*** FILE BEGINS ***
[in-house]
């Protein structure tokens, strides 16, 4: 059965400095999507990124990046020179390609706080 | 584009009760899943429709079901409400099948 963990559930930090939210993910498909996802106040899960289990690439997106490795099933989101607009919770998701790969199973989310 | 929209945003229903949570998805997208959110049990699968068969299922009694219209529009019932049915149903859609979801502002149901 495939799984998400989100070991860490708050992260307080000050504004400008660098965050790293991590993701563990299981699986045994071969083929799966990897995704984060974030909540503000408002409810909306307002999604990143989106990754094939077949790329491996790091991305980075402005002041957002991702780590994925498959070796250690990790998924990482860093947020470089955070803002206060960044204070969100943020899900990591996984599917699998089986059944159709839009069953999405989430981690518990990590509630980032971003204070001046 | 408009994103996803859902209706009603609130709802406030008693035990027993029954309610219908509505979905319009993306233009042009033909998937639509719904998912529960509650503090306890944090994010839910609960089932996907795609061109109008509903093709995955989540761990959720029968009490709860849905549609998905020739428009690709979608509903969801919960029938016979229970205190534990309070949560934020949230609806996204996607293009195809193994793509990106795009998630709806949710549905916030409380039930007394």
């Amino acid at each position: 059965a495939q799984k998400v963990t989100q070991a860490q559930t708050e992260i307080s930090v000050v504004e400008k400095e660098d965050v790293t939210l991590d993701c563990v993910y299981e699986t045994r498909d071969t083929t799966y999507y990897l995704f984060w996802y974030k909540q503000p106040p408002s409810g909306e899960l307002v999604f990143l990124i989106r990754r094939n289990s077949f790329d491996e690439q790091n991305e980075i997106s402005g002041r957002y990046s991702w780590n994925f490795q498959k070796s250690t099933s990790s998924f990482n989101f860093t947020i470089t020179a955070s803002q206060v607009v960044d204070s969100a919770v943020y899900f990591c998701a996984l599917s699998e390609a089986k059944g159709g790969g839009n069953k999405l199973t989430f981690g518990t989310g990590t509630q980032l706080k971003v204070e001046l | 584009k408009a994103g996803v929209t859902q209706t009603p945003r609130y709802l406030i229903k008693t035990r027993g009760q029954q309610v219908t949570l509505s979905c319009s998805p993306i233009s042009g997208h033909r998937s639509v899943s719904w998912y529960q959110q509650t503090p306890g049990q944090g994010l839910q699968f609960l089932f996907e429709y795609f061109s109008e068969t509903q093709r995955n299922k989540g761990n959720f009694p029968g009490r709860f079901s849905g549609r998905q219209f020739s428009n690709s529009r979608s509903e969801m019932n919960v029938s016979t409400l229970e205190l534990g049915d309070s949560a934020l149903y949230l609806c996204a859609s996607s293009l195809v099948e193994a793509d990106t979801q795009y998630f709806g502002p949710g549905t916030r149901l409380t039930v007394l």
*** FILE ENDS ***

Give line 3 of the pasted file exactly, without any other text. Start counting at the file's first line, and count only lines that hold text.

């Amino acid at each position: 059965a495939q799984k998400v963990t989100q070991a860490q559930t708050e992260i307080s930090v000050v504004e400008k400095e660098d965050v790293t939210l991590d993701c563990v993910y299981e699986t045994r498909d071969t083929t799966y999507y990897l995704f984060w996802y974030k909540q503000p106040p408002s409810g909306e899960l307002v999604f990143l990124i989106r990754r094939n289990s077949f790329d491996e690439q790091n991305e980075i997106s402005g002041r957002y990046s991702w780590n994925f490795q498959k070796s250690t099933s990790s998924f990482n989101f860093t947020i470089t020179a955070s803002q206060v607009v960044d204070s969100a919770v943020y899900f990591c998701a996984l599917s699998e390609a089986k059944g159709g790969g839009n069953k999405l199973t989430f981690g518990t989310g990590t509630q980032l706080k971003v204070e001046l | 584009k408009a994103g996803v929209t859902q209706t009603p945003r609130y709802l406030i229903k008693t035990r027993g009760q029954q309610v219908t949570l509505s979905c319009s998805p993306i233009s042009g997208h033909r998937s639509v899943s719904w998912y529960q959110q509650t503090p306890g049990q944090g994010l839910q699968f609960l089932f996907e429709y795609f061109s109008e068969t509903q093709r995955n299922k989540g761990n959720f009694p029968g009490r709860f079901s849905g549609r998905q219209f020739s428009n690709s529009r979608s509903e969801m019932n919960v029938s016979t409400l229970e205190l534990g049915d309070s949560a934020l149903y949230l609806c996204a859609s996607s293009l195809v099948e193994a793509d990106t979801q795009y998630f709806g502002p949710g549905t916030r149901l409380t039930v007394l």